So the idea of a special cacti bed was purposed (pic. 5). This design is called "Alpine Rock garden" (Have anybody seen cacti in Alps?) It's is pretty simple; the bed is above ground level, consisting of sand, compost, gravel, and rock barrier to keep all of that inside. Total area is around 4 square meters with 0.5 m wide border on ground level where we planted water–tolerant succulents such as agave.

We have taken off the top layer of soil about 8" deep (20 cm), (exposing construction junk left by builders years ago) and put a layer of gravel for better drainage. There were tons of soil taken out (you can see the pile on the right of pic. 6) that was carried to and dumped under the cover of darkness at the neighboring construction field, where we also collect rocks for our landscaping design (the former soviet citizens can't let themselves buy rocks in a store).

Photo 5.

Photo 6.

After the hole was made, we needed sand, compost, and gravel. The gravel is 5-10 cm in diameter. Lucky we had a truck to bring it. (pic.7). Unfortunately, while being so excited about our project, we had not realized that the camera lens was smothered in dirt, so the picture came out not exactly as we wanted it to… But to remake the whole thing just for another picture didn't seem to be economical, so we let it go…

The gravel, compost, and the sand were bought at the place where the price is "per scoop": a giant excavator-like machine takes the scoop, and then dumps it in your truck…

Photo 7.

The hole was filled with gravel first up to ground level. Then, on top of the gravel, we added a mixture of sand and compost, to create a hill-like appearance. The border was made out of giant rocks (lime stone) that we have taken from the construction site we've mentioned.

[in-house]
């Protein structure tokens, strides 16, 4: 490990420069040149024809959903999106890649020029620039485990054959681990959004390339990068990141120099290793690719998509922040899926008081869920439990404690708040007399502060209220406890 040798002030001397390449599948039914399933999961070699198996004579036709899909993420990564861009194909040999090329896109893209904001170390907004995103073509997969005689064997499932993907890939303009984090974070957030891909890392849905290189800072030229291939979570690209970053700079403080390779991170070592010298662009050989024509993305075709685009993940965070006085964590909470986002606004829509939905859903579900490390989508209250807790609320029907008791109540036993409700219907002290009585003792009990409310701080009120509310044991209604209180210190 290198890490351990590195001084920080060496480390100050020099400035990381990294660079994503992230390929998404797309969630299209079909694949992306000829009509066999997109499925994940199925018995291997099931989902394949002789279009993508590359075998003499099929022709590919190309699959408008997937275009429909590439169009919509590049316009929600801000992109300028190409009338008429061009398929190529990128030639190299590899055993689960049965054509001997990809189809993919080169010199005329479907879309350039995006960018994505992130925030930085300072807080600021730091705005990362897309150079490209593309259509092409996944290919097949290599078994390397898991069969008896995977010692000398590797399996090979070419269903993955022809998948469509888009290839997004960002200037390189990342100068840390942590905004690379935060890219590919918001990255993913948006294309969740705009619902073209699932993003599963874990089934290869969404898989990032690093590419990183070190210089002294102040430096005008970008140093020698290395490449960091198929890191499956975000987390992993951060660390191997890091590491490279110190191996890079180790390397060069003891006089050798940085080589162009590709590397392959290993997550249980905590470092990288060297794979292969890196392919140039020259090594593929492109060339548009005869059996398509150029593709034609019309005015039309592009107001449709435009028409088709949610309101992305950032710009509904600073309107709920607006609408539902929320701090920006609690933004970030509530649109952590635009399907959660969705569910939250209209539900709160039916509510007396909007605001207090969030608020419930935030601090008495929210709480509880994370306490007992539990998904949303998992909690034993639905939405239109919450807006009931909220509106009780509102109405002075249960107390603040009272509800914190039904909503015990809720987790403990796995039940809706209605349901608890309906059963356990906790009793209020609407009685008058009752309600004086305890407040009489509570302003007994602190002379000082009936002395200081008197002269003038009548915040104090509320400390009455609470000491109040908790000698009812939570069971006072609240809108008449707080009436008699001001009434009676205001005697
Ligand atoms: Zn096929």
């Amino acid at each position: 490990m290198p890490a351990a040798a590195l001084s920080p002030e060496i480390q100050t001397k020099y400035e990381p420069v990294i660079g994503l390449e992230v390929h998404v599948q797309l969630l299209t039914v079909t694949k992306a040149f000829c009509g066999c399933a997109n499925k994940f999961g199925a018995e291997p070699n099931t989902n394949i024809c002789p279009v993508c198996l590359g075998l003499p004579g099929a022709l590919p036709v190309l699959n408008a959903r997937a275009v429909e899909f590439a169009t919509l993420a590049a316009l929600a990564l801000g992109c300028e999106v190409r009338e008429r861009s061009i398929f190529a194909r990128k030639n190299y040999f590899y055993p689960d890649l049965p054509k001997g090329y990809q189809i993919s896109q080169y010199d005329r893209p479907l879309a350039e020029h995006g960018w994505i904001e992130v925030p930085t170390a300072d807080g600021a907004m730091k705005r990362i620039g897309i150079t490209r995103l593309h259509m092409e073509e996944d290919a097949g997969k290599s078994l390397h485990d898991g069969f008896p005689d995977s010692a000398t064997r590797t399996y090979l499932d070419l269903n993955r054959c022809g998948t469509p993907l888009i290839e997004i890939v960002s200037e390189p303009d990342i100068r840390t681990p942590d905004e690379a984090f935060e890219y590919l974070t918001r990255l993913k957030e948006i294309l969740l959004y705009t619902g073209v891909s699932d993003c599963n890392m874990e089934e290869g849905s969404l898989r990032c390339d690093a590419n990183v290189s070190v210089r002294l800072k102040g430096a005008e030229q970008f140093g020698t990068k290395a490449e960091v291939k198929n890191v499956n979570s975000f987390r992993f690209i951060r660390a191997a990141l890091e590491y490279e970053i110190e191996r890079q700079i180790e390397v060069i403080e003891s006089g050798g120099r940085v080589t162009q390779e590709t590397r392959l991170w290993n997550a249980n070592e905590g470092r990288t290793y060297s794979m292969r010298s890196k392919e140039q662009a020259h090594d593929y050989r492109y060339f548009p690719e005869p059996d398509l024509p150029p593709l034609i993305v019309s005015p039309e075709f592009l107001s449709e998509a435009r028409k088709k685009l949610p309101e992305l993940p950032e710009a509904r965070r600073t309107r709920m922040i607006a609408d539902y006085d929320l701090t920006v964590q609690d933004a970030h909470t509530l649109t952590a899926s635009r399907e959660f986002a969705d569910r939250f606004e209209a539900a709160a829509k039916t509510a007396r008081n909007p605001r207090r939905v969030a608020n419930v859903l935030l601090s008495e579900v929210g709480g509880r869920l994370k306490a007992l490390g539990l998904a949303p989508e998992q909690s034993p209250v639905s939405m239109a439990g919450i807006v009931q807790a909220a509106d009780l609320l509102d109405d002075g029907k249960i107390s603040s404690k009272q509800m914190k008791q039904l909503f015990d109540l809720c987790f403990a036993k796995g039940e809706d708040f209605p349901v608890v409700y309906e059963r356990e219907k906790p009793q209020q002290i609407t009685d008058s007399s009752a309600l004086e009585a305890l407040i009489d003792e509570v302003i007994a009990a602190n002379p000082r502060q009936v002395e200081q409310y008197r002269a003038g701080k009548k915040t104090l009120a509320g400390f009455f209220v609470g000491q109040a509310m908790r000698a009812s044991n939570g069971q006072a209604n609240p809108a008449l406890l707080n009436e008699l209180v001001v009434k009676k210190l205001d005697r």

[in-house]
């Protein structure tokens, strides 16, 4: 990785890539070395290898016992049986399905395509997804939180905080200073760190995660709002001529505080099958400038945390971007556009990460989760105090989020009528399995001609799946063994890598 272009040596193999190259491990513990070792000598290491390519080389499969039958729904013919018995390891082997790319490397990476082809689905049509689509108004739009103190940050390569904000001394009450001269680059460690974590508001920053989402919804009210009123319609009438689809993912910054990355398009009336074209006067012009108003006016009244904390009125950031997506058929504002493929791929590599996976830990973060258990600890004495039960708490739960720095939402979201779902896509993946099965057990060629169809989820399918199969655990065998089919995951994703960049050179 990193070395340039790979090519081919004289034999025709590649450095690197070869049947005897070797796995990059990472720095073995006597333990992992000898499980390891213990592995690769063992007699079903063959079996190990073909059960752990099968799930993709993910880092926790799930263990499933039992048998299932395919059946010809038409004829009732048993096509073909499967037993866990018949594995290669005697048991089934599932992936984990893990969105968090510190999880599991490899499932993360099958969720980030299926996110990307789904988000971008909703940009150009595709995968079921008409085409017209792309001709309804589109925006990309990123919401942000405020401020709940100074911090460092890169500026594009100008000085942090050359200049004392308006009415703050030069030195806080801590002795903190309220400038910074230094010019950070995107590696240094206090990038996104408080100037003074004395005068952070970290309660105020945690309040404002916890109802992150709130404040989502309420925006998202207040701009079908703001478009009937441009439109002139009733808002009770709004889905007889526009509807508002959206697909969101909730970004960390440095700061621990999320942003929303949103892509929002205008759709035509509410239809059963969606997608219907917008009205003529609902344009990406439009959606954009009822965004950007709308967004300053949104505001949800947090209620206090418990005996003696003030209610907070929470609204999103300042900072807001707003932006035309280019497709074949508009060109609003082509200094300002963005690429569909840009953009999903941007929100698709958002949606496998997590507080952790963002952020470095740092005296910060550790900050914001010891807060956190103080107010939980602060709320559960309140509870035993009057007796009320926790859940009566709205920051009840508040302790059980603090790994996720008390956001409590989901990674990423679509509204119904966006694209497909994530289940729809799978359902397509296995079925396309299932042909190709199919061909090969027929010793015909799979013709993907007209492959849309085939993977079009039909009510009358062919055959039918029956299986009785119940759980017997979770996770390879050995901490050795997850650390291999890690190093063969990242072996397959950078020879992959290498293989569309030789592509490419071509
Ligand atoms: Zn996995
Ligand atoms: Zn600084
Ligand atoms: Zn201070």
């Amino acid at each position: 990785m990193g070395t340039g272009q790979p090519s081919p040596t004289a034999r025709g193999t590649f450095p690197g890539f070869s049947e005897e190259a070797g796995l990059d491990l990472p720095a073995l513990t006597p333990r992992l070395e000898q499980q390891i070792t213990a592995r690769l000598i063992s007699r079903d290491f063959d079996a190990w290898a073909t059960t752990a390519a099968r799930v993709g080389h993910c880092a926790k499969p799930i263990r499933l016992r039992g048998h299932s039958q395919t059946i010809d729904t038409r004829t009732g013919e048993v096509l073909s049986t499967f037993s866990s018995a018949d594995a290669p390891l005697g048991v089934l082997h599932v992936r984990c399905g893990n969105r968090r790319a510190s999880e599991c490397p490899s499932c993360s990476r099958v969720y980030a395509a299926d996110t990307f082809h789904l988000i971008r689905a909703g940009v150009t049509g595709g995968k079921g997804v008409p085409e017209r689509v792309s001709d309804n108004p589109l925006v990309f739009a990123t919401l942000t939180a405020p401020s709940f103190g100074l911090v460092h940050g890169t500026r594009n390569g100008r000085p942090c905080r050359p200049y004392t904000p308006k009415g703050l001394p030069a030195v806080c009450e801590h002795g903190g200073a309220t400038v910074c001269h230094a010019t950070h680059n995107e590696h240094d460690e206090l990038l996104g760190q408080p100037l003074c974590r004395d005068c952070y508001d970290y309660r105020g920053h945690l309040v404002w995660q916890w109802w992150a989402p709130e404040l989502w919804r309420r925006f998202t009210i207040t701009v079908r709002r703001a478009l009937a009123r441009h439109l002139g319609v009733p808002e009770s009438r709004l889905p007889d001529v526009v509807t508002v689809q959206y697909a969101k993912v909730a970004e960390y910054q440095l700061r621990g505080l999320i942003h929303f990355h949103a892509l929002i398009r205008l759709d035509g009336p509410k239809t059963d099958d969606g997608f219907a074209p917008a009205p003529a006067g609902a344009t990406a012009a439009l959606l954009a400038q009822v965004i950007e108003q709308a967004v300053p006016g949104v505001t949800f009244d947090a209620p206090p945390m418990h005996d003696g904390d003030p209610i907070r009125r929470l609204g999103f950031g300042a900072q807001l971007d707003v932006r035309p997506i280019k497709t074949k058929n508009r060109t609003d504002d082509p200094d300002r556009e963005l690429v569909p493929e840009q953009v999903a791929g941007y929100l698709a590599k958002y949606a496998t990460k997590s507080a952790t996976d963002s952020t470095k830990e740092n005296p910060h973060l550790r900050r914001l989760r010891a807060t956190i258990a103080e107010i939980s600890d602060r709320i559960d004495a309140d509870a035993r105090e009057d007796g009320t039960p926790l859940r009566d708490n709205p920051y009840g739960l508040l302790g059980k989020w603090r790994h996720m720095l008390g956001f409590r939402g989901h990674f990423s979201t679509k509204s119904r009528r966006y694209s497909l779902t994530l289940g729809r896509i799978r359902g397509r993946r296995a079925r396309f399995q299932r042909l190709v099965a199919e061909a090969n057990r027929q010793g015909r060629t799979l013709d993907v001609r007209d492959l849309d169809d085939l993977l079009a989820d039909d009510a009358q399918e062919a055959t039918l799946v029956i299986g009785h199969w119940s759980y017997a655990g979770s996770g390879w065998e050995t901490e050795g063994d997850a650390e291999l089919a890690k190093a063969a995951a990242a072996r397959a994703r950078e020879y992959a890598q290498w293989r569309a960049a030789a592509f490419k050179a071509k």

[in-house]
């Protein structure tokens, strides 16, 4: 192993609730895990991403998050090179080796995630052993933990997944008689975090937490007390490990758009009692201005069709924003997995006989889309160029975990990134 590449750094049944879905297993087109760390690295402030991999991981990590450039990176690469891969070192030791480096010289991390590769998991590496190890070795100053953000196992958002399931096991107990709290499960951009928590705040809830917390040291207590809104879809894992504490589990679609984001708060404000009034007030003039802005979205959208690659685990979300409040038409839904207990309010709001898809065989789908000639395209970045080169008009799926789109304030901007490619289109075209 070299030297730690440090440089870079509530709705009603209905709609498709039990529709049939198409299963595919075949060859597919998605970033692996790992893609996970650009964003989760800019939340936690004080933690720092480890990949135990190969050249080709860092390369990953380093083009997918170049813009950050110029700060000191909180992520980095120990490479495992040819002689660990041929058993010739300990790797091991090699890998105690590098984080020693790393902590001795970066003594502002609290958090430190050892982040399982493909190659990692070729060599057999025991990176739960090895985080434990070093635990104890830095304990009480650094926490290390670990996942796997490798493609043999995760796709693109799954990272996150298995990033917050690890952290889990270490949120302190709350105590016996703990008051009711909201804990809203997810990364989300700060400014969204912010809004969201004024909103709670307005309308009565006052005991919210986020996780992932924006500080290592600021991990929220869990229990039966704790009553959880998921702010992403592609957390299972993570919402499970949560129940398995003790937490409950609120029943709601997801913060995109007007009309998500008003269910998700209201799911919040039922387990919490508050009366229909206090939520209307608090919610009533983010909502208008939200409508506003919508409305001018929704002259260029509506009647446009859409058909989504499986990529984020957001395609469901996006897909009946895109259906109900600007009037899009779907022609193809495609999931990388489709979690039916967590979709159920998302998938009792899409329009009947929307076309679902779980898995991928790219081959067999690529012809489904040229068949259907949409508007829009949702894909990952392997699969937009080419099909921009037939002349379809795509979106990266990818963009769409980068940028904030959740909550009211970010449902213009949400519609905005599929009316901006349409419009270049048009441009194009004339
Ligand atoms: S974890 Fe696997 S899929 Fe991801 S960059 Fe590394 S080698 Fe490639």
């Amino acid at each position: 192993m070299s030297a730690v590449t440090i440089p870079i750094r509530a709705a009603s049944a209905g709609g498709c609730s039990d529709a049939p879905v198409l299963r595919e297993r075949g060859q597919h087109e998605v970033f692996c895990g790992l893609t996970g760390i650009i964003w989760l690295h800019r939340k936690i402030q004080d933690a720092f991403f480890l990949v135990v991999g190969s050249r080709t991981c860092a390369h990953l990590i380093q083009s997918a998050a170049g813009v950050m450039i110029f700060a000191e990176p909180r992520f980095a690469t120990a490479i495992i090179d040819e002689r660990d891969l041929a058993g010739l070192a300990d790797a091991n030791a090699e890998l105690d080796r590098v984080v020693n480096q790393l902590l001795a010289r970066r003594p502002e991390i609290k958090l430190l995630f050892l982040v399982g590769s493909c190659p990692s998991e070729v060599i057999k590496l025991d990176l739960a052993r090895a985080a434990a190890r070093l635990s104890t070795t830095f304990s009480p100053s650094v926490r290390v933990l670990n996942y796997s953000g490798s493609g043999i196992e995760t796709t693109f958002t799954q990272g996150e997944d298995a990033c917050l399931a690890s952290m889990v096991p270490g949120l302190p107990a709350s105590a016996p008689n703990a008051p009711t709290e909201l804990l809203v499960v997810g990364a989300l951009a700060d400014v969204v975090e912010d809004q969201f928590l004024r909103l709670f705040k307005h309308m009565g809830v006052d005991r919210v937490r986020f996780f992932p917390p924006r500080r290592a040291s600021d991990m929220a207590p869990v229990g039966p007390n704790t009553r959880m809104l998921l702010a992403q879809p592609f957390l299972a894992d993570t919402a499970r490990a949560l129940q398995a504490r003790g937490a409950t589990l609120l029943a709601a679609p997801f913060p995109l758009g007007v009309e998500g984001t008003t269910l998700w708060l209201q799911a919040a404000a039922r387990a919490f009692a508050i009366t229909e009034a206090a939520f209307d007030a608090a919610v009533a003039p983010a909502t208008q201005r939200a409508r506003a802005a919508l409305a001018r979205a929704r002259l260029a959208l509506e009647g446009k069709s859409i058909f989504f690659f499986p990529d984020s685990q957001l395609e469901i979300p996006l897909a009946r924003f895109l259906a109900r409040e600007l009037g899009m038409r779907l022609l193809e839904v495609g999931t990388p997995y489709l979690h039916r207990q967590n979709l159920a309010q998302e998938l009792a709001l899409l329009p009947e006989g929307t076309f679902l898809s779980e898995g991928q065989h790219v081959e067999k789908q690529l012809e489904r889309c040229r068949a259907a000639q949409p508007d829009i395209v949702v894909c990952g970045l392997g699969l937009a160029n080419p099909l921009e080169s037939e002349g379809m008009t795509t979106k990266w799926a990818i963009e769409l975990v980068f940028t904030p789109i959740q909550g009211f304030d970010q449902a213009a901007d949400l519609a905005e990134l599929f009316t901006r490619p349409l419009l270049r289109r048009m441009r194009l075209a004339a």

On the surface of the hill, we made little holes for planting cacti (see pic. 5). The cacti were planted in the mixture of sand, compost, peat moss, and few granules of slow-release fertilizer (pic. 8). After all the cacti were planted, another thin layer of gravel was added just to make it look nice, and afterwards, we spread small lava rocks in some places to brighten it up (pic. 9). In front of the bed, we planted agaves (not the kind that they derive tequila from (, that must be blue agave). Agaves can grow just in regular soil with regular irrigation. On the left of the pic. 10 you can see Beaucarnea Recurvata - Ponytail Palm. Its top looks like pony tail, indeed – although it's not a palm tree, rather a succulent. This slow-grower saves water in its bottle-like stem (pic. 11).

Photo 8.

Photo 9.

Photo 10.

Photo 11.

It was raining cats and dogs for whole month. Once you made a small hole in the soil, it momentarily was filled with water. However, the cacti hill seemed to be OK – the soil was damp, but not soggy. Cacti survived without dying or rotting. Many creatures such as geckos, butterflies, bees have inhabited the cacti hill… One of our cats (outdoor one) named Musya gracefully walks through the cacti bed without harming either cacti, or herself.

On pics 12-14 you can see how the Cacti Hill looks today (after a few months). Click on picture to enlarge. Everything grows like crazy. Kalanchoe is spreading its babies around (pic. 15).

Photo 15.

The "Cacti Alps" experiment has turned out to be a successful method of growing cacti in South Florida, surely it must work for other places too. While those who live in Arizona or Texas don't need any cacti hill (they can plant cacti directly in their backyard), others might find our experience useful. Remember that cacti can survive in relatively cool climates, as long as they are not over-watered… which can be prevented by the method described above.

Special thanks to Pauk, for he has showed immense courage during the construction process. He was promised that a plaque with his name on it will be set up on the cacti mound.

Photo 12.

Photo 13.

Photo 14.


Cultivar e-magazin: Copyright (c) by Valery Kalishev, Chelyabinsk, Russia, since 2000.
Design and hosting by Peter Lapshin, since 2002. Contacts: Peter Lapshin